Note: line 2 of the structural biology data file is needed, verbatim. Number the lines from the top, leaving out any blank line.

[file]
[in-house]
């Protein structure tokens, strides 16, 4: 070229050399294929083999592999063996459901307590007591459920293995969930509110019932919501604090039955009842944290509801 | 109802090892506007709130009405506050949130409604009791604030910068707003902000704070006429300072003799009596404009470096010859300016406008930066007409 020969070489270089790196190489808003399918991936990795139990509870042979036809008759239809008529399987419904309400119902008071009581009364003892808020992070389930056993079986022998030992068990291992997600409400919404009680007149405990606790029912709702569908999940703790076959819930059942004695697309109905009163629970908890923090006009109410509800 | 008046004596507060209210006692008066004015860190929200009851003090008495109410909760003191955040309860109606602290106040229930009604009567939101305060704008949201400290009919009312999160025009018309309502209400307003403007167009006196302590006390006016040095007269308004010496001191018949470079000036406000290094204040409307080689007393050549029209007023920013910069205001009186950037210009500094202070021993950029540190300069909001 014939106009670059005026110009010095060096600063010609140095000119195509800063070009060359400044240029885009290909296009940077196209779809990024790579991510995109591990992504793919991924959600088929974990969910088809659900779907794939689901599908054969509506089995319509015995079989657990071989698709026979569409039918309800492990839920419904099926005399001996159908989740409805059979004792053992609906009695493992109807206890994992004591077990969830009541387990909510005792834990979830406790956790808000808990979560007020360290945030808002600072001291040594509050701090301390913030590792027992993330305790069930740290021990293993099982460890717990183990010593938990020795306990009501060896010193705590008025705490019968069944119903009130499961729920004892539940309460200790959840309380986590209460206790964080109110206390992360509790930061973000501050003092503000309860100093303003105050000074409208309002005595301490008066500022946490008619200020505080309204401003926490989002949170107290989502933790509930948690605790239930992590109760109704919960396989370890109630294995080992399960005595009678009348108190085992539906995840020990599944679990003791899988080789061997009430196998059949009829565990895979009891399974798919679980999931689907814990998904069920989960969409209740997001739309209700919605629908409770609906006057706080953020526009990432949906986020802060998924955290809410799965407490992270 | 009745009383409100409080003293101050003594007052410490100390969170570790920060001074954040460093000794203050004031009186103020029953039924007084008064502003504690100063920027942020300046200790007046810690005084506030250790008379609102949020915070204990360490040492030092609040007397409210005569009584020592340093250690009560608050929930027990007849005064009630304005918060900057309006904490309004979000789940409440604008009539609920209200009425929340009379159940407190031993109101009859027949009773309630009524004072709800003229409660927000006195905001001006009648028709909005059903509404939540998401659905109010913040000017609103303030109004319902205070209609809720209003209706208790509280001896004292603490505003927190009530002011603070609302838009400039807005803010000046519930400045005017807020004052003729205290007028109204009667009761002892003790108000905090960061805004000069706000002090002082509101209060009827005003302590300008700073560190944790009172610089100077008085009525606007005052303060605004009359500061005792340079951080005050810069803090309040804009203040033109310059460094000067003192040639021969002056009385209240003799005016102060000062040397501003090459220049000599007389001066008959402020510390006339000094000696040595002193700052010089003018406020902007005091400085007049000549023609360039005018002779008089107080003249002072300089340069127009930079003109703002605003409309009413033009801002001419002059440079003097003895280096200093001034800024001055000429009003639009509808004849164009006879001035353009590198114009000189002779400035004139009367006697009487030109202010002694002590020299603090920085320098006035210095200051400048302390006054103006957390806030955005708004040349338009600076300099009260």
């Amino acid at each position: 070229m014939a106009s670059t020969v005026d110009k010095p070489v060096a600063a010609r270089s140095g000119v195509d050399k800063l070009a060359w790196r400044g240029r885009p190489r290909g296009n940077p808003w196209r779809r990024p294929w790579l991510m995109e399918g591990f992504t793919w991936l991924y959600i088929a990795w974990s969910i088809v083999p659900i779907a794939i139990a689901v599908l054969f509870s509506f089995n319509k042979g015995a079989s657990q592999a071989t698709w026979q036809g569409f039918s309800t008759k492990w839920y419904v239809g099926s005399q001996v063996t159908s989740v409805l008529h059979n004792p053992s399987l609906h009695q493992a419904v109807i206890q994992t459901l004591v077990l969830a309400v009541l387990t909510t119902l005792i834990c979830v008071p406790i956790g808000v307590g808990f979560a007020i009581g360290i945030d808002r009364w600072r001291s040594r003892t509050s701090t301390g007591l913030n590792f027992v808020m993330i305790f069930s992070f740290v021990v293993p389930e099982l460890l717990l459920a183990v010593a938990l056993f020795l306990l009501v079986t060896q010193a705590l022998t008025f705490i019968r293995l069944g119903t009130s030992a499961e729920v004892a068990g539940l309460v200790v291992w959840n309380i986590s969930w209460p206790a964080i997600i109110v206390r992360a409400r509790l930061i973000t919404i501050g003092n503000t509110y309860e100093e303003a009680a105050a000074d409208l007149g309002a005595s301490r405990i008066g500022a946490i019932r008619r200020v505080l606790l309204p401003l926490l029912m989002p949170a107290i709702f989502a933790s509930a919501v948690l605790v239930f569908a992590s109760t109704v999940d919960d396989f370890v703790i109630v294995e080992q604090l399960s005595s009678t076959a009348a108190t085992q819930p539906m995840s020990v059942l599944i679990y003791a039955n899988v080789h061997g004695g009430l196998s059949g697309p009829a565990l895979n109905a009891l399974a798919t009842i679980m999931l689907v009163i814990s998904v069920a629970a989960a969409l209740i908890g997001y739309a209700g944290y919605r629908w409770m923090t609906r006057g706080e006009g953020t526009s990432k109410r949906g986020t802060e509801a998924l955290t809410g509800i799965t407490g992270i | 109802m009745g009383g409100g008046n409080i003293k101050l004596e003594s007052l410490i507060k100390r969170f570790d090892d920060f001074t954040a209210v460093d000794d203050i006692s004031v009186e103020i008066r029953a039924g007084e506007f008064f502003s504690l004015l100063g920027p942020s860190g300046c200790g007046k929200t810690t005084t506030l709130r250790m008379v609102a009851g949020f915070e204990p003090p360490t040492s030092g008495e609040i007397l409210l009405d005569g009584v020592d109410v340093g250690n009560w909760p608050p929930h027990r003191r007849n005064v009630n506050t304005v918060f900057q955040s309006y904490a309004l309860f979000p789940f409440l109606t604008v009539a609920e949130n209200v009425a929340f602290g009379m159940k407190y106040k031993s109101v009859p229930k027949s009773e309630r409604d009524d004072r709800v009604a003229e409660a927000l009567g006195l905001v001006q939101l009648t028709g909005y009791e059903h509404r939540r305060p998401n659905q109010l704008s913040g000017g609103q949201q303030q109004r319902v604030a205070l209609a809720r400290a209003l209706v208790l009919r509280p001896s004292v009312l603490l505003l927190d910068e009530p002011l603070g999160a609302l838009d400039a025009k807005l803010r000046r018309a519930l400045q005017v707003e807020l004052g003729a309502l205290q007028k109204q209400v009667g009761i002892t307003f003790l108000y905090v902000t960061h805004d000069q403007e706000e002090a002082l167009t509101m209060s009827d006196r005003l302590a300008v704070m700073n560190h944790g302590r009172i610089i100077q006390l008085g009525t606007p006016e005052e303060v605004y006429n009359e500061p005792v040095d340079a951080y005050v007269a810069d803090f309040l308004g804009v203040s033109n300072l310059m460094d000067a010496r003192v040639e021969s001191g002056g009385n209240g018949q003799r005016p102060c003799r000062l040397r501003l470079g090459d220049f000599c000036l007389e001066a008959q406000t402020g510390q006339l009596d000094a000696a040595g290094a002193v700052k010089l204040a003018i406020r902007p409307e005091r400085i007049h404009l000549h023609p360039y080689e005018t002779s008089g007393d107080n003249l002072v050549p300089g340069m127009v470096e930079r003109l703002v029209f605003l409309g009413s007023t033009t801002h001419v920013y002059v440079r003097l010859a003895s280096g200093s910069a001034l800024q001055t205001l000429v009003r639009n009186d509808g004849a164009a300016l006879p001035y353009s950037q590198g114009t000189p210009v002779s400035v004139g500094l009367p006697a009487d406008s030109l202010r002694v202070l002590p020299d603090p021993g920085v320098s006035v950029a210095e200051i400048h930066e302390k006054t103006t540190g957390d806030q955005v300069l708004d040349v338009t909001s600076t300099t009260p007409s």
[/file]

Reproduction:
């Protein structure tokens, strides 16, 4: 070229050399294929083999592999063996459901307590007591459920293995969930509110019932919501604090039955009842944290509801 | 109802090892506007709130009405506050949130409604009791604030910068707003902000704070006429300072003799009596404009470096010859300016406008930066007409 020969070489270089790196190489808003399918991936990795139990509870042979036809008759239809008529399987419904309400119902008071009581009364003892808020992070389930056993079986022998030992068990291992997600409400919404009680007149405990606790029912709702569908999940703790076959819930059942004695697309109905009163629970908890923090006009109410509800 | 008046004596507060209210006692008066004015860190929200009851003090008495109410909760003191955040309860109606602290106040229930009604009567939101305060704008949201400290009919009312999160025009018309309502209400307003403007167009006196302590006390006016040095007269308004010496001191018949470079000036406000290094204040409307080689007393050549029209007023920013910069205001009186950037210009500094202070021993950029540190300069909001 014939106009670059005026110009010095060096600063010609140095000119195509800063070009060359400044240029885009290909296009940077196209779809990024790579991510995109591990992504793919991924959600088929974990969910088809659900779907794939689901599908054969509506089995319509015995079989657990071989698709026979569409039918309800492990839920419904099926005399001996159908989740409805059979004792053992609906009695493992109807206890994992004591077990969830009541387990909510005792834990979830406790956790808000808990979560007020360290945030808002600072001291040594509050701090301390913030590792027992993330305790069930740290021990293993099982460890717990183990010593938990020795306990009501060896010193705590008025705490019968069944119903009130499961729920004892539940309460200790959840309380986590209460206790964080109110206390992360509790930061973000501050003092503000309860100093303003105050000074409208309002005595301490008066500022946490008619200020505080309204401003926490989002949170107290989502933790509930948690605790239930992590109760109704919960396989370890109630294995080992399960005595009678009348108190085992539906995840020990599944679990003791899988080789061997009430196998059949009829565990895979009891399974798919679980999931689907814990998904069920989960969409209740997001739309209700919605629908409770609906006057706080953020526009990432949906986020802060998924955290809410799965407490992270 | 009745009383409100409080003293101050003594007052410490100390969170570790920060001074954040460093000794203050004031009186103020029953039924007084008064502003504690100063920027942020300046200790007046810690005084506030250790008379609102949020915070204990360490040492030092609040007397409210005569009584020592340093250690009560608050929930027990007849005064009630304005918060900057309006904490309004979000789940409440604008009539609920209200009425929340009379159940407190031993109101009859027949009773309630009524004072709800003229409660927000006195905001001006009648028709909005059903509404939540998401659905109010913040000017609103303030109004319902205070209609809720209003209706208790509280001896004292603490505003927190009530002011603070609302838009400039807005803010000046519930400045005017807020004052003729205290007028109204009667009761002892003790108000905090960061805004000069706000002090002082509101209060009827005003302590300008700073560190944790009172610089100077008085009525606007005052303060605004009359500061005792340079951080005050810069803090309040804009203040033109310059460094000067003192040639021969002056009385209240003799005016102060000062040397501003090459220049000599007389001066008959402020510390006339000094000696040595002193700052010089003018406020902007005091400085007049000549023609360039005018002779008089107080003249002072300089340069127009930079003109703002605003409309009413033009801002001419002059440079003097003895280096200093001034800024001055000429009003639009509808004849164009006879001035353009590198114009000189002779400035004139009367006697009487030109202010002694002590020299603090920085320098006035210095200051400048302390006054103006957390806030955005708004040349338009600076300099009260």